Thursday, May 1, 2008

Book of the Month, May 2008: Midnight's Children by Salman Rushdie

Now, I must say that in my prepubescent stage of literature knowledge I am certain there are thousands upon thousands of people more qualified to talk about literature in an engaging way than I could ever hope. My degree is in Literature, so I have four years of digging through weighty tomes and literary theory under my belt (postmodernism being the one I am well versed in), but I am not much of a writer, and I fear that writing about such literary giants is out of my league. I am only 26 and have evolved from The Hardy Boys to John Grisham and James Patterson to Ernest Hemingway and Elmore Leonard to Henry David Thoreau and Walt Whitman to Martin Amis and Ian McEwan. All are books that I look at through different lenses, and in now way am I saying that one is better than the other (although I guess I am, since this evolution of literary tastes is shown in an order that can be easily deconstructed as “what I liked when I was too young to know better” to “what I know is good right now”), but I am hoping to highlight some books each month that showcase some of my favorite authors and what it is that they do so well. I will mostly be able to convey how the novel affected me emotionally and the obvious elements of why I think it is a great book, not just based on its technical accomplishments, but also its readability. I hope that comes through as I do these but we’ll see…let’s give it a go shall we?

It is hard to fathom the genius of Salman Rushdie. I have never encountered anything like him before; and that goes for any medium, be it film, art, music, or whatever. He is the Quentin Tarantino of literature (even though some would argue that is Elmore Leonard, but bear with me here) a genius who writes grandiose novels with oddball characters and situations that deal with supernatural and irreverent to the seriously political and historic. He dabbles in postcolonialism, feminism, postmodernism, and an uncanny ability of bringing India to life. He is extremely referential, conjuring up images of pop culture and Bollywood to make a serious point by implementing elements of the artificial and absurd. He is a cinematic writer, everything you read you feel as if you could see it unfolding in front of you as if he were showing the storyboards to his latest film project. He is postmodern to the core, yet he is not, as many anti-postmodern literature lovers would say, irresponsible. His postmodern elements exist for a reason. They always add to the story and heighten the emotion, they are never the story (say like a Dave Eggers novel) and they exist only as unconventional rebuttals to an all too serious worldly debate.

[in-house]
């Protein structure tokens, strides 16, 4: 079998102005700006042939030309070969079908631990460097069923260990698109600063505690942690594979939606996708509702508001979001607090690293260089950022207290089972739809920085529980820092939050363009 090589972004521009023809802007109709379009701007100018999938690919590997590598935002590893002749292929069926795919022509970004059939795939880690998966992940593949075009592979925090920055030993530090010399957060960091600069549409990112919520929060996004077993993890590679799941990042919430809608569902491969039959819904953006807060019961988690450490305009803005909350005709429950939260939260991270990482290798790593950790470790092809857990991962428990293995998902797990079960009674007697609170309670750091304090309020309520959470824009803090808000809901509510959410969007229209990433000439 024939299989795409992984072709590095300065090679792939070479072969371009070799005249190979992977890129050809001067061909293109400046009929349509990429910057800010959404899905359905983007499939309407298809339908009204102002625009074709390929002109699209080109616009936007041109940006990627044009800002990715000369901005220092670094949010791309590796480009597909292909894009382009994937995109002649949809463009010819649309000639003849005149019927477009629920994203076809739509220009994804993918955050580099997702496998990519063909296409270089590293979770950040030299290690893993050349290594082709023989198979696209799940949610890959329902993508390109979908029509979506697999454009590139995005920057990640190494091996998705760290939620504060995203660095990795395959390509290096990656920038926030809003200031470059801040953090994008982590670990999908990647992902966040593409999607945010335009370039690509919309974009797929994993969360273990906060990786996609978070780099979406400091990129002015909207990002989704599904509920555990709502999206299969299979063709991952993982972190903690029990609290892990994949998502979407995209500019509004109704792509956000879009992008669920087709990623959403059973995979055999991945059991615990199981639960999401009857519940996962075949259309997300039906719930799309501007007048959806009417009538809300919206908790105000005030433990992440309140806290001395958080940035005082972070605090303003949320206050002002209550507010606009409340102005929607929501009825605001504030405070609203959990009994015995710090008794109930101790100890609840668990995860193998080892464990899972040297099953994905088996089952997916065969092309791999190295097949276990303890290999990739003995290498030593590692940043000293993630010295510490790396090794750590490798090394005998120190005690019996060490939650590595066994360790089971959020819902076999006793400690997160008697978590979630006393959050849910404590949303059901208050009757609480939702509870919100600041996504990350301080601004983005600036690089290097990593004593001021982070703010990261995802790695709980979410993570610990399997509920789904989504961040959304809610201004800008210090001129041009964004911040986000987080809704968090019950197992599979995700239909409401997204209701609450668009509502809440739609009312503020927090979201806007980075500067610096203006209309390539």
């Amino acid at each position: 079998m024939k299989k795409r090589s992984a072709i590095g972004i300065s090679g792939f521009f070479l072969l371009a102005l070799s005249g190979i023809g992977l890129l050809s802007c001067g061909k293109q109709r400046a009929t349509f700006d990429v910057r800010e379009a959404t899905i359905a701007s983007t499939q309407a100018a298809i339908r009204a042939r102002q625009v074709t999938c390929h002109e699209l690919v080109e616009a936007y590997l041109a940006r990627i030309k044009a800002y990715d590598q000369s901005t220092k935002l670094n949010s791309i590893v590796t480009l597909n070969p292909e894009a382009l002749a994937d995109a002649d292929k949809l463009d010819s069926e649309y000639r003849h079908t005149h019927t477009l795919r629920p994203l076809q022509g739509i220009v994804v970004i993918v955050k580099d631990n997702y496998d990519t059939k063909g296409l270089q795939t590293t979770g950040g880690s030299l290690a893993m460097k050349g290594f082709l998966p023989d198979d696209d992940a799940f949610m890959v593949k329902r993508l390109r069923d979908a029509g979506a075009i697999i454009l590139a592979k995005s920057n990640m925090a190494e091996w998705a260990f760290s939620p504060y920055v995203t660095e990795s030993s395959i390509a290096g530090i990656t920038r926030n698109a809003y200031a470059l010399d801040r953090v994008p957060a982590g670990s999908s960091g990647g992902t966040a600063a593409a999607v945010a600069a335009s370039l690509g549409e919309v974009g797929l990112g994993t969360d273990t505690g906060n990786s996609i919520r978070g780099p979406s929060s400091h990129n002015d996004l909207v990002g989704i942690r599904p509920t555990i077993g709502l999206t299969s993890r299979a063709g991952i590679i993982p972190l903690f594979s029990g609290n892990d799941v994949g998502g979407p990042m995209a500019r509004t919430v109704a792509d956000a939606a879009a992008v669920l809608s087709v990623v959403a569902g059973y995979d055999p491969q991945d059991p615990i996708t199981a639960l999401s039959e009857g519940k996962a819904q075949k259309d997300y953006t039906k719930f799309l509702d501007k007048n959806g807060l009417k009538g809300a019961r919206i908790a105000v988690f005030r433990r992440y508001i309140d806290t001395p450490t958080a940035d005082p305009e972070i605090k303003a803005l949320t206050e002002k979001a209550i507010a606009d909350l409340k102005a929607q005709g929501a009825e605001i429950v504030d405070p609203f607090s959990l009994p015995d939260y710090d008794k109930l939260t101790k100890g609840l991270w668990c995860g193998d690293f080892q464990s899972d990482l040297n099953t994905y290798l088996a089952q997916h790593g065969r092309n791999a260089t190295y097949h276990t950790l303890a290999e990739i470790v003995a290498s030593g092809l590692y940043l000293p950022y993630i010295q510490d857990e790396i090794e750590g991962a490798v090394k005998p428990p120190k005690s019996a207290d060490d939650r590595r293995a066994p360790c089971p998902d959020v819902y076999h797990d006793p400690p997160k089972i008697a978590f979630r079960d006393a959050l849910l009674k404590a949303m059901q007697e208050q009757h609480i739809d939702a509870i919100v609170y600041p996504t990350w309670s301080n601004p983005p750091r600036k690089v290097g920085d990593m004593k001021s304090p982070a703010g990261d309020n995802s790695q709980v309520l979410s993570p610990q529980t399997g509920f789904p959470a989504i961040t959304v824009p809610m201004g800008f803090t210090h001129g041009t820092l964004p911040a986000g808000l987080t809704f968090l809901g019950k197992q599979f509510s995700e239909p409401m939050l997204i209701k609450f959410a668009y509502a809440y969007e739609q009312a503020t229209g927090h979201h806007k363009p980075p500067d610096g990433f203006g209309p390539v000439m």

That debate is usually about the calling into question of politics and love and religion and history; which in postmodern terms are what Jean-Francois Lyotard called ‘the grand narrative.’ Rushdie wrestles with ‘the grand narrative’ in a lot of his novels, mostly by using the fantastical to make his points. In Midnight’s Children, his second novel, he tackles the heavily emotional and tumultuous theme of postcolonial India in the moments before, leading up to, and during her independence. Rushdie likes to undercut a lot of the uber serious themes that plague the front pages of our daily news, but again, he is not childish or irresponsible, but rather by tackling these elements of ‘the grand narrative’, he is allowing the reader to enter a world where flying carpets are normal and invites the reader to cross that threshold which allows them to put on a different lens and see what things look like through cracked and smudged glasses.

I don’t know if I will ever read a novel as brilliant as Midnight’s Children. There is a reason is won the “booker of booker’s” (the best novel in the last 25 years, essentially) as it is a novel that revolves around the most formidable time in India’s history all told by one unreliable narrator Saleem Sinai. Saleem is like most postmodern narrators, the relayer of information for us not in the know, he is a narrator who forgets facts is unsure of exact moments in time, and as we come to see, isn’t even really who he says he is (which is a brilliant touch by Rushdie, because when this information is sprung upon the reader it forces them to re-imagine how the previous 300 or so pages went). Always morphing like the snakes that Saleem references throughout, the novel is a beautiful allegory for life with one simple truth: life has its ups and downs. Saleem plays a game called Snakes and Ladders and the metaphor is clear: for every up there is a down, and for every down there must be an up. Never before have I been touched by a novel in so many different ways.

I googled Midnight’s Children so that I could put a good plot synopsis up here, and I found a really good example from Mac Fenwick of Trent University from the Literary Encyclopedia webpage. In no way did I write any of what is below (I always have problems summarizing things which I explain in my post for “Snow Angels”):